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Salmon saved by extra water
A Devon reservoir has released millions of litres of water to keep fish healthy in the heatwave.
South West Water is releasing millions of litres of water into the River Wolf in Devon to keep salmon healthy in the heatwave.
The water company is releasing 19 million litres of water from Devon's Roadford Reservoir every day during the week 24-28 July 2006.
The company says it has done this for the past two years and is advised by the Environment Agency when to act.
The move comes as parts of England face their worst drought for 30 years, leading several water companies to bring in hosepipe bans.
Fish deaths fear
SWW says the releases are normally made when high tides coincide with very hot weather.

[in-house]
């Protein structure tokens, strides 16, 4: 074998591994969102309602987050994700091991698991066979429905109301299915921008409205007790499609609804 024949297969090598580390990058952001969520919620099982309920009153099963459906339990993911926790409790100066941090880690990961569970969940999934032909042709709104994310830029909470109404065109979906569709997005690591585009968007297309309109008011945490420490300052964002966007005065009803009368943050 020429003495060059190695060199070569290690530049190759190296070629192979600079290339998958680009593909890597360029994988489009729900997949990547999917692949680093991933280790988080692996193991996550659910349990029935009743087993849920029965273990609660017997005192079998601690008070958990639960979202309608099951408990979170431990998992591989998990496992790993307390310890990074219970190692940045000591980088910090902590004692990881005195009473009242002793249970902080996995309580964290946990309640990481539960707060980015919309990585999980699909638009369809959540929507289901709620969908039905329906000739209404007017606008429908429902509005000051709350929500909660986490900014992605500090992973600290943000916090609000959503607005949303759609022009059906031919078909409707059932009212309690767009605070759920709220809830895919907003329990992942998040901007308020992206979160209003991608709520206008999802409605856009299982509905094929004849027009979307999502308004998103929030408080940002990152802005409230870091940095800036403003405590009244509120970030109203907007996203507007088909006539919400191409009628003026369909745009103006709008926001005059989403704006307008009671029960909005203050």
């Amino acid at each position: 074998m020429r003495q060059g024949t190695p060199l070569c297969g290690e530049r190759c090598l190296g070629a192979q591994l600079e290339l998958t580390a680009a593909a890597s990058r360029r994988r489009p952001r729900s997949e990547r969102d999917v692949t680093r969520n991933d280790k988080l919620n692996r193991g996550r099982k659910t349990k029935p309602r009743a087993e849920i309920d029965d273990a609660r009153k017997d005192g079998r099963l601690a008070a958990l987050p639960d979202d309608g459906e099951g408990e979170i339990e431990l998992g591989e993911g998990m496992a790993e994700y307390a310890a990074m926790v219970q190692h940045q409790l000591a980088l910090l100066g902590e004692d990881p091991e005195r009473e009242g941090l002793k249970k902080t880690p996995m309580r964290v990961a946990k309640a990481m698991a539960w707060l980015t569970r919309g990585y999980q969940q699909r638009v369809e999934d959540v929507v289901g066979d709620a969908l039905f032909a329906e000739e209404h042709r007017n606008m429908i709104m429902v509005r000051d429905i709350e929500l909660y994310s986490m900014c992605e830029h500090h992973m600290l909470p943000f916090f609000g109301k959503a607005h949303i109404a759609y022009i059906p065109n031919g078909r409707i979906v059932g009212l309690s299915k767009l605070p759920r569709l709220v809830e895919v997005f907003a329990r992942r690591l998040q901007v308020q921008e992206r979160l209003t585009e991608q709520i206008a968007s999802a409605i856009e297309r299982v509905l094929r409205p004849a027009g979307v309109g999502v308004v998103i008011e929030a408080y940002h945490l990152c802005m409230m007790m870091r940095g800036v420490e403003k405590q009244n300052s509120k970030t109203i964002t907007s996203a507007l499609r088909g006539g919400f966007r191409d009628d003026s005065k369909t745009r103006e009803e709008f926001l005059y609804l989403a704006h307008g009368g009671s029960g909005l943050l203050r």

At such times oxygen levels in the estuary decline to dangerously low levels for salmon, which often results in deaths.
Making releases from the reservoir ahead of the high tide encourages salmon to migrate upstream into the river and safety.
Roadford is one of South West Water's five main reservoirs and is currently more than 70% full, with about 34 billion litres of water.
Sutton and East Surrey Water was the first English water company to impose a hose pipe ban in May.
It gets most of its water from underground aquifers which have been diminished by two winters of exceptionally low rainfall.
Sutton and East Surrey spokeswoman Liz Thorne said: "If only we had the same resources as you, but unfortunately life is not like that.
"It's not envy, just a fact of life."
last updated: 22/02/2008 at 10:27